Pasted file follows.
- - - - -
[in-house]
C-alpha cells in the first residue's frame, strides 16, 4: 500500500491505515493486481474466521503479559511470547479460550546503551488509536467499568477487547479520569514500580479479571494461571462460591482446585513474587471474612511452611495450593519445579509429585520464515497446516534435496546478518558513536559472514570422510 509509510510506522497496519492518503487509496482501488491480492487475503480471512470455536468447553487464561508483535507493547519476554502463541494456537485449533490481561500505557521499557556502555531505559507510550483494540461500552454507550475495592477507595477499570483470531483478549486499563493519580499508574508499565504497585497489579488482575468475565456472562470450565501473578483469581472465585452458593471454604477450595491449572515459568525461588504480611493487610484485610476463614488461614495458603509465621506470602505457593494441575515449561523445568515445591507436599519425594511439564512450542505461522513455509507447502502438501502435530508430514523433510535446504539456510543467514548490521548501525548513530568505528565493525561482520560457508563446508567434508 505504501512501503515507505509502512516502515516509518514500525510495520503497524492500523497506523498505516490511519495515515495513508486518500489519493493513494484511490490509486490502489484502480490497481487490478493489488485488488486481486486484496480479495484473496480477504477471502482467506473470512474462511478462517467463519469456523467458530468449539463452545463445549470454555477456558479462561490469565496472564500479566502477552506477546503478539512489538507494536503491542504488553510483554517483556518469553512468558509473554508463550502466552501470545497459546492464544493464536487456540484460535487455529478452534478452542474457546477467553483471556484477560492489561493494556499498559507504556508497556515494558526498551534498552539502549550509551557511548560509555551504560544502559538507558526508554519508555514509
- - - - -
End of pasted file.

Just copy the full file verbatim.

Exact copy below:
[in-house]
C-alpha cells in the first residue's frame, strides 16, 4: 500500500491505515493486481474466521503479559511470547479460550546503551488509536467499568477487547479520569514500580479479571494461571462460591482446585513474587471474612511452611495450593519445579509429585520464515497446516534435496546478518558513536559472514570422510 509509510510506522497496519492518503487509496482501488491480492487475503480471512470455536468447553487464561508483535507493547519476554502463541494456537485449533490481561500505557521499557556502555531505559507510550483494540461500552454507550475495592477507595477499570483470531483478549486499563493519580499508574508499565504497585497489579488482575468475565456472562470450565501473578483469581472465585452458593471454604477450595491449572515459568525461588504480611493487610484485610476463614488461614495458603509465621506470602505457593494441575515449561523445568515445591507436599519425594511439564512450542505461522513455509507447502502438501502435530508430514523433510535446504539456510543467514548490521548501525548513530568505528565493525561482520560457508563446508567434508 505504501512501503515507505509502512516502515516509518514500525510495520503497524492500523497506523498505516490511519495515515495513508486518500489519493493513494484511490490509486490502489484502480490497481487490478493489488485488488486481486486484496480479495484473496480477504477471502482467506473470512474462511478462517467463519469456523467458530468449539463452545463445549470454555477456558479462561490469565496472564500479566502477552506477546503478539512489538507494536503491542504488553510483554517483556518469553512468558509473554508463550502466552501470545497459546492464544493464536487456540484460535487455529478452534478452542474457546477467553483471556484477560492489561493494556499498559507504556508497556515494558526498551534498552539502549550509551557511548560509555551504560544502559538507558526508554519508555514509